When most of us think about drug and alcohol addicts, we think about the negative consequences related to consistent, chronic abuse of such substances. We consider the detrimental side effects, the harmful damage done to relationships, the financial losses and the destruction of families. Rarely, however, do we consider what our addictions did for us.

Thinking about how our addictions helped us in some way doesn’t negate the bad side effects that long term drug and alcohol addictions caused. In fact, considering why we used drugs and alcohol to begin with often helps begin to solve our problems. Every behavior, regardless of whether it is negative or positive, has a reward factor. Otherwise, we wouldn’t partake in it.

Recovery.org explains the phenomenon very well by affirming that, “Sure drugs and alcohol endanger your health and have the power to wreck your relationships. They also offer something to your life, potentially filling a void. Otherwise there would be no reason to be an addict in the first place. If you want to boost your chance of recovery, you have to accept that your addiction offered you something, then work to find ways to fill the void in its wake.”

Here are three common benefits that come from being drug and alcohol addicts. As you can see, they aren’t truly benefits at all, but rather, portray the illusion of being beneficial. Concurrently, here are three alternative solutions you can use to fill the void after drugs and alcohol are no longer a part of your life.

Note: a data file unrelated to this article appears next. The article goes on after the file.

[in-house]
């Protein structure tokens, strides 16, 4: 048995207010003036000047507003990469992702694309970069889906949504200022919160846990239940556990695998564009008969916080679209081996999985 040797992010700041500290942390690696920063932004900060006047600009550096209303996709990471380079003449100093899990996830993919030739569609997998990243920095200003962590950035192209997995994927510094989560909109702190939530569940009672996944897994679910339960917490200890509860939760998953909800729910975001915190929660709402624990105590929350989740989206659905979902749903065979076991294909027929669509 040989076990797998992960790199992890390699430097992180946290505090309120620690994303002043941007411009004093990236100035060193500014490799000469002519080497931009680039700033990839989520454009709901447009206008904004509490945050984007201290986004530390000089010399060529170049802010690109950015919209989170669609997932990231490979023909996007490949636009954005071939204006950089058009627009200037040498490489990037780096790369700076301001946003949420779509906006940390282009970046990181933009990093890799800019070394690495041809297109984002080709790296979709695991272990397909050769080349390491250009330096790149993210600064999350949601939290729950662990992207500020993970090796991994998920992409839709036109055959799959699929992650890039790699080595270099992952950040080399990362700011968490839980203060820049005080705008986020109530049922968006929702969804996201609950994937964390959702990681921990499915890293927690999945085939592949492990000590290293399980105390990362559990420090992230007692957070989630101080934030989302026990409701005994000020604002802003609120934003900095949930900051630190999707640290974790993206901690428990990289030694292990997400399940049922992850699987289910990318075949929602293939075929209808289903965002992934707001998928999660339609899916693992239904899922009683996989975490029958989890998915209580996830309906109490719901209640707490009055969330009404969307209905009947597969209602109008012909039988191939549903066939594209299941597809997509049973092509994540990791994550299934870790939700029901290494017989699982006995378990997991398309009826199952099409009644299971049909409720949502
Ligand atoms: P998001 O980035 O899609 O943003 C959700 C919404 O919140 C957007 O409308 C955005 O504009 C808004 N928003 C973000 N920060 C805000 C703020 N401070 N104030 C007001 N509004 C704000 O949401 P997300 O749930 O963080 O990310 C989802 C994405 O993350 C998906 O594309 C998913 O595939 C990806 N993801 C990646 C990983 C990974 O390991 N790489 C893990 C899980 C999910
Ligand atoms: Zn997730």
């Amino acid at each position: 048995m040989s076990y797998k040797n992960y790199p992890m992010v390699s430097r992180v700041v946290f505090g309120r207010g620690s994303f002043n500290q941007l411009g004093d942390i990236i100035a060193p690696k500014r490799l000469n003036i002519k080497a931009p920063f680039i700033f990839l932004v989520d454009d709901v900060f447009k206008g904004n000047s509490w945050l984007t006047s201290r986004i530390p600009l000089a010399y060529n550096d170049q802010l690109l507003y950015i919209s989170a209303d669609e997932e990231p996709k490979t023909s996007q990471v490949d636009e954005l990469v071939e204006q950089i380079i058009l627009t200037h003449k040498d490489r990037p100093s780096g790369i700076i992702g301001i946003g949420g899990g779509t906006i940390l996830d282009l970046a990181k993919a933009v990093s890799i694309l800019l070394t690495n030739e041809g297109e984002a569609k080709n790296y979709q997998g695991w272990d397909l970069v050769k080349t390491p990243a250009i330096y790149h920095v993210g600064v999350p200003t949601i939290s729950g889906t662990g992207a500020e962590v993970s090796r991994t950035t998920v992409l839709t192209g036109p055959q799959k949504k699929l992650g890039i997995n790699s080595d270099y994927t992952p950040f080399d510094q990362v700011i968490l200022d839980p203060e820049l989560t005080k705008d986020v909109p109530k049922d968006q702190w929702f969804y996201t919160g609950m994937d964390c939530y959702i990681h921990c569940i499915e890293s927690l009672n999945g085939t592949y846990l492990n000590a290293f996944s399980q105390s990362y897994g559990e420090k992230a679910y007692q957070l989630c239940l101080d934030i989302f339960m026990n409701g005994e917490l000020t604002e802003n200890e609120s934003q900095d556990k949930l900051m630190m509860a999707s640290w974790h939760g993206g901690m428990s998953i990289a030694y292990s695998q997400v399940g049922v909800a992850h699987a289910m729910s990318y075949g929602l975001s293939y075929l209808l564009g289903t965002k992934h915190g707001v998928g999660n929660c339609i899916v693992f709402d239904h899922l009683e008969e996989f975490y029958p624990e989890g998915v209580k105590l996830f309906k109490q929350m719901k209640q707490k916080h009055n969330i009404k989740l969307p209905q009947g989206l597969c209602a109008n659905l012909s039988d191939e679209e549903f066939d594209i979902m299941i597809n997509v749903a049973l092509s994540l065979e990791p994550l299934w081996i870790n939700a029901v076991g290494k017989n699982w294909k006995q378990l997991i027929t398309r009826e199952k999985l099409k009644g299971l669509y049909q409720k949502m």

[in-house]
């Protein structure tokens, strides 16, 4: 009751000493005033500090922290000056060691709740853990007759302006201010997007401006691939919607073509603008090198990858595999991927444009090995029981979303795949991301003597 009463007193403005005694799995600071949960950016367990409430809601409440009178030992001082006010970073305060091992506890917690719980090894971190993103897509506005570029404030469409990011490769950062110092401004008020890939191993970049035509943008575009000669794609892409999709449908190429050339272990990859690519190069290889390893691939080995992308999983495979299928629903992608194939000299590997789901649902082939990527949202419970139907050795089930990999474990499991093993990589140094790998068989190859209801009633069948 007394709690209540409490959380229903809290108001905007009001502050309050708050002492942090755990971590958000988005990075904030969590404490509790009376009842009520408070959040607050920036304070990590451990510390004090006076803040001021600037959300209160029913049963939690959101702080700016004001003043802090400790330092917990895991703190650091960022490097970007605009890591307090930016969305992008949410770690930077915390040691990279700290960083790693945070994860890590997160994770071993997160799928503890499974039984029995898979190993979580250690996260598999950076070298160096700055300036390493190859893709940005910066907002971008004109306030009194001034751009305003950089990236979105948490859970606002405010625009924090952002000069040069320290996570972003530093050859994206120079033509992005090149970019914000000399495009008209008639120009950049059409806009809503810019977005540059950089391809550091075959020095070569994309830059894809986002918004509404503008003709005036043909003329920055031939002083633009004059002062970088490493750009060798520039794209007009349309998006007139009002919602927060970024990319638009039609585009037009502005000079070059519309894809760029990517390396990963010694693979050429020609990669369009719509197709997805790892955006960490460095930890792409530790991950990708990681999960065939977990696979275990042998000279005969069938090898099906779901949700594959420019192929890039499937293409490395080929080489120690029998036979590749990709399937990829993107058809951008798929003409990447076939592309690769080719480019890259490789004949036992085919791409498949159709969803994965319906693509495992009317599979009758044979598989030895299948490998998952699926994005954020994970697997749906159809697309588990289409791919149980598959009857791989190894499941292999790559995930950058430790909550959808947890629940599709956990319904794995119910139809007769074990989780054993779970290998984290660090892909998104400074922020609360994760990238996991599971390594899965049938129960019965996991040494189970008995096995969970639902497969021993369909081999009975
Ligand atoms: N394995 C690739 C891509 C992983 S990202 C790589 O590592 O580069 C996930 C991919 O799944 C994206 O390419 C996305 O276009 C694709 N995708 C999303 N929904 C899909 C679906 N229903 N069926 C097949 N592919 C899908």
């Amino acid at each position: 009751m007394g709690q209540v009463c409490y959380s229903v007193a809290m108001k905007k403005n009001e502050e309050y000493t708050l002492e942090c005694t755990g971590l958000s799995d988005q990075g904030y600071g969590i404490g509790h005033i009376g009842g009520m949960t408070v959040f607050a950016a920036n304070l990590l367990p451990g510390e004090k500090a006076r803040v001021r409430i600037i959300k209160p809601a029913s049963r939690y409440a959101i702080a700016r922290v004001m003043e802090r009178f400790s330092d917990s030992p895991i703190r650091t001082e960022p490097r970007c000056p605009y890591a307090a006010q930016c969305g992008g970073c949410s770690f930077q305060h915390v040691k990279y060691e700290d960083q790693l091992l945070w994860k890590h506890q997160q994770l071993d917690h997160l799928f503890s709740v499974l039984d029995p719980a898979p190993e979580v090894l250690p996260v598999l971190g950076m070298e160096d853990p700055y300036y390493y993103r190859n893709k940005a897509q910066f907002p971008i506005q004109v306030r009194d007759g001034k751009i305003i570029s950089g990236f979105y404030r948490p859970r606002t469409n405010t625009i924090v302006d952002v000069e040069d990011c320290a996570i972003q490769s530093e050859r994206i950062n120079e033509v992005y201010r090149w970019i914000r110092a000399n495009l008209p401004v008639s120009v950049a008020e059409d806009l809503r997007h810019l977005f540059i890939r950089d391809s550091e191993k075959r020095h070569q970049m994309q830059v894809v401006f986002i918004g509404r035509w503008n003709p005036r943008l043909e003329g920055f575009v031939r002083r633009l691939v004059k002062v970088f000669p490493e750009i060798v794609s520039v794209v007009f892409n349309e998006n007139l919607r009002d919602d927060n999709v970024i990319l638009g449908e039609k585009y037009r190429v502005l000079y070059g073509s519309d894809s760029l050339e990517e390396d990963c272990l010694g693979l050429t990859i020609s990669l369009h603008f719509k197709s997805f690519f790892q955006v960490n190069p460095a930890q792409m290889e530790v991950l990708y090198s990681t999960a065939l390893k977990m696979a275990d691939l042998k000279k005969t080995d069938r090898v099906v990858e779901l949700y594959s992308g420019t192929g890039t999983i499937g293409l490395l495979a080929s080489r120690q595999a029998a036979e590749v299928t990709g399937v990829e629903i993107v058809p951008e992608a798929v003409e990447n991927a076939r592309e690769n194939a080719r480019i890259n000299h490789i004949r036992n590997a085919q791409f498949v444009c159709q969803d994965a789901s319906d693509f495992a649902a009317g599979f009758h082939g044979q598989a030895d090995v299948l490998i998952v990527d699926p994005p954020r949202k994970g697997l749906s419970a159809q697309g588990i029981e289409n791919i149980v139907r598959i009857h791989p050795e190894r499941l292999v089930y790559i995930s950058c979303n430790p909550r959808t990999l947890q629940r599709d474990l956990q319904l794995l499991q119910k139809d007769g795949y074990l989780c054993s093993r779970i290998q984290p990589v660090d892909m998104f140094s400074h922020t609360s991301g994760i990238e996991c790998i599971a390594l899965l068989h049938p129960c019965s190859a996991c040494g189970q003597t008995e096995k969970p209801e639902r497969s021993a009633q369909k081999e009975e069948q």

1.Drugs and alcohol make social situations more tolerable. Many people with drug and alcohol addictions have social anxiety disorders and insecurities. From the time they were young children, many complained of feeling “off”, “different”, and “unable to communicate.” Somehow, a drink or drug takes away the edge and allows one to be more comfortable around others. Take that away and we go back into our shell. So how do we cope?

First, you must really think about what it is you’re afraid of. Are you afraid of being made a fool of? Not knowing what to say? Did you get bulled as a child and are afraid that will happen again in a social setting? Maybe you just don’t like large groups. Whatever it is, figure it out and confront it. Then, take some simple steps to begin enjoying social situations again. According to Helpguide.org, “Focus your attention on other people, remember that anxiety isn’t as visible as you think, really listen to what is being said, focus on the present moment, and release the pressure to be perfect.”

Also, begin hanging out with people you feel very comfortable with, in small groups. Then go to larger groups. Drive on your own so you can control when you leave and go. It’s good to feel in control of the situation in early recovery. Finally, keep going to social events. Eventually they will no longer bother you. Exposure therapy allows someone who suffers from an affliction to repeat behaviors over and over again until they become less painful. Soon, you will be able to handle social situations without drugs and alcohol-and maybe you will even have a good time.